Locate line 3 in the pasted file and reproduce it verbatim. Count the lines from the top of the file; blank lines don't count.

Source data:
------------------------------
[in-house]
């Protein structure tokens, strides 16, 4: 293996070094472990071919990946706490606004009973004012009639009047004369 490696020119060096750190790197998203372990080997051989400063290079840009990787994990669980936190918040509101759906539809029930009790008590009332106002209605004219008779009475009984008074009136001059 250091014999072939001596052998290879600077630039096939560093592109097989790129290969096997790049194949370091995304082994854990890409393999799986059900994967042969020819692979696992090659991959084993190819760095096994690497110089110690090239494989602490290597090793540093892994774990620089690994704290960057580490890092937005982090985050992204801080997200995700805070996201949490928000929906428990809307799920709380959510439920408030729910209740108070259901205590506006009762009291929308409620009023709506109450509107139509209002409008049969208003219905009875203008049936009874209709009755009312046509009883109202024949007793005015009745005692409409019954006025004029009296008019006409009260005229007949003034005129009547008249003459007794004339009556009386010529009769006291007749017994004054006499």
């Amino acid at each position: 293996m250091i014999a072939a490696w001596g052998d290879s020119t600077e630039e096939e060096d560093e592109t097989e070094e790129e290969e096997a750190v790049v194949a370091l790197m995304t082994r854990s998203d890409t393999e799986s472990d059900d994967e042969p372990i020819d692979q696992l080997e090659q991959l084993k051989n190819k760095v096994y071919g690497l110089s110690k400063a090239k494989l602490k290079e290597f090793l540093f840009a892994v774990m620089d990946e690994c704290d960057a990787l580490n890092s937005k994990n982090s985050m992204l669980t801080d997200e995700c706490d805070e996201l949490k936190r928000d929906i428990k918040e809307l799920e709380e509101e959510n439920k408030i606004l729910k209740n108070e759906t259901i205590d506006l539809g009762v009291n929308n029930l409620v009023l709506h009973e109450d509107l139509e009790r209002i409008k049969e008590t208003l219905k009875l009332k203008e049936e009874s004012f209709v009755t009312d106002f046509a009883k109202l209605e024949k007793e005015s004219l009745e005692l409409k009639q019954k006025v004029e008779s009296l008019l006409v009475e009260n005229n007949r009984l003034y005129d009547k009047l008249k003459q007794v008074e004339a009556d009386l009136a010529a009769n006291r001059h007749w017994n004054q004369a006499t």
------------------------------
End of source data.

């Amino acid at each position: 293996m250091i014999a072939a490696w001596g052998d290879s020119t600077e630039e096939e060096d560093e592109t097989e070094e790129e290969e096997a750190v790049v194949a370091l790197m995304t082994r854990s998203d890409t393999e799986s472990d059900d994967e042969p372990i020819d692979q696992l080997e090659q991959l084993k051989n190819k760095v096994y071919g690497l110089s110690k400063a090239k494989l602490k290079e290597f090793l540093f840009a892994v774990m620089d990946e690994c704290d960057a990787l580490n890092s937005k994990n982090s985050m992204l669980t801080d997200e995700c706490d805070e996201l949490k936190r928000d929906i428990k918040e809307l799920e709380e509101e959510n439920k408030i606004l729910k209740n108070e759906t259901i205590d506006l539809g009762v009291n929308n029930l409620v009023l709506h009973e109450d509107l139509e009790r209002i409008k049969e008590t208003l219905k009875l009332k203008e049936e009874s004012f209709v009755t009312d106002f046509a009883k109202l209605e024949k007793e005015s004219l009745e005692l409409k009639q019954k006025v004029e008779s009296l008019l006409v009475e009260n005229n007949r009984l003034y005129d009547k009047l008249k003459q007794v008074e004339a009556d009386l009136a010529a009769n006291r001059h007749w017994n004054q004369a006499t």